Soil Survey of Scotland, 1950s-1980s

decorative graphic illustrating this particular set of maps

Background to the One-Inch (1:63,360) map series

by Dr Allan Lilly, Principal Soil Scientist, The James Hutton Institute

The Soil Survey of Scotland began mapping in 1938 and by 1947 was given the responsibility of the systematic mapping of Scotland’s soil resource by the Department of Agriculture and Fisheries for Scotland. The initial surveys were in connection with afforestation but at the onset of the Second World War, the focus switched to agricultural land and increasing food production. The Survey effectively came to an end in 1986 and by this time it had produced a range of soil maps at scales from 1:10,000 up to 1:250,000. The main output was a series of 34 maps at 1 inch to the mile (1:63,360) based on the Ordnance Survey one-inch map series, and seven sheets at 1:250,000 that covered the entire country. Approximately 95 per cent of the cultivated land in Scotland was therefore mapped at a scale of 1: 63,360 (with some at 1:50,000 scale) and all of the country at a reconnaissance scale of 1:250,000. During this period, The ‘Survey’ was based in Aberdeen and was a department within the Macaulay Institute for Soil Research but it had a number of outlying regional offices that changed as the surveyors moved to map new areas.

Surveying and field mapping

The actual survey was done by a technique known as ‘free survey’ where the surveyor dug small inspection pits to confirm or refute his (they were all male) ideas on how the soils were changing in the landscape. The location of these inspection pits were marked on 1:25,000 scale topographic maps such as the ‘War Time’ GSGS (Geographical Section, General Staff) sheets, Ordnance Survey 1:25,000 maps and, latterly, black and white aerial photographs. The location of the inspection pits and any line work delineating areas of similar soils were meticulously recorded in the field and later made more permanent by using fine-nibbed ink pens to record abbreviated, shorthand descriptions of the soils on to the field sheets or photograph. The GSGS sheets had a different grid system (Cassini projection system) to the 1:25,000 (Transverse Mercator) and 1:63,360 scale maps which made transferring the line work difficult.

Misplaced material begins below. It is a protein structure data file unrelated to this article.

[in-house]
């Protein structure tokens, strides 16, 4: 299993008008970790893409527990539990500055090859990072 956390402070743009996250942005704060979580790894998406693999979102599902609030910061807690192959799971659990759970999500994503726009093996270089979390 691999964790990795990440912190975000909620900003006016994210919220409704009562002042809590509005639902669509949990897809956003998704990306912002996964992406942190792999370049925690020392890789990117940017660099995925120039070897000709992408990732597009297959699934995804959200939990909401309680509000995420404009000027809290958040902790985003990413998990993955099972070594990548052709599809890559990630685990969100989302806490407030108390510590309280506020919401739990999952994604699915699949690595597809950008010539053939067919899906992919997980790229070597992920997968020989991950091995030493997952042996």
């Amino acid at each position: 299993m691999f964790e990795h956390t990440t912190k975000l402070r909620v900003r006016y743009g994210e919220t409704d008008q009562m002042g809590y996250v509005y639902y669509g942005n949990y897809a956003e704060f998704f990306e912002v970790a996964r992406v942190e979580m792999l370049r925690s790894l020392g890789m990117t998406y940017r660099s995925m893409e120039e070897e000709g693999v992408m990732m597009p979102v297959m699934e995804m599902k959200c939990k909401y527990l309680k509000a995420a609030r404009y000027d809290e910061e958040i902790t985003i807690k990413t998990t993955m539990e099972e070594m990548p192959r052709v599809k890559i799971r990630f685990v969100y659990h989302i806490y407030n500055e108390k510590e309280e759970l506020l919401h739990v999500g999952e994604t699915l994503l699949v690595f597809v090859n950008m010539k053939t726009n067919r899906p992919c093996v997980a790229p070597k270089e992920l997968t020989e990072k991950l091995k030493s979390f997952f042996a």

During the winter months, these boundaries between the different soils were ‘fixed’ with the help of a stereoscope and aerial photographs allowing the user to see the terrain in three dimensions. These lines were transferred to a ‘field sheet’, which also contained information on the inspection pits, and to ‘clean copy’ 1:25,000 Ordnance Survey maps using a sketchmaster, an instrument that allows two separate map or photograph images to be superimposed through a single eye-piece, and then passed on to the cartographic for photographic reduction, scribing and preparation of the 1:63,360 scale map sheets. Scribing involved using a fine-pointed stylus to scrape away a film from a plastic sheet to produce a negative image of the polygons. This was then turned into a positive version and adhesive map unit symbols were added manually. Paper copies were made and hand-coloured to check that all polygons were closed.

Scotland’s published One-Inch (1:63,360) soil maps

One of the main outputs of the Soil Survey of Scotland was a series of coloured maps at a scale of 1:63,360. Although many of these map sheets were based on the Ordnance Survey Seventh Series topographic base maps, some of the early published soil maps were based on earlier topographic maps in this series. These earlier maps do not align with the current Ordnance Survey National Grid but are slightly offset. Some 1:50,000 maps were produced, such as those for Orkney and Ardnamurchan.

The 1:63,360 maps aimed (within the scale of the mapping) to show soil polygons that comprised only one soil type. This led to outputs with varying degrees of accuracy depending on the complexity of the soil pattern. Where the soils differed markedly over a short distance such that individual soil types could not be mapped, soil complexes were delineated, often based on a distinct landform unit with a distinct suite of soils.

Colour scheme

The coloured maps had a common colour-coding system for the different soil types throughout:

(Read further information on these categories)

Further information

More information on Scotland’s soils can be found at: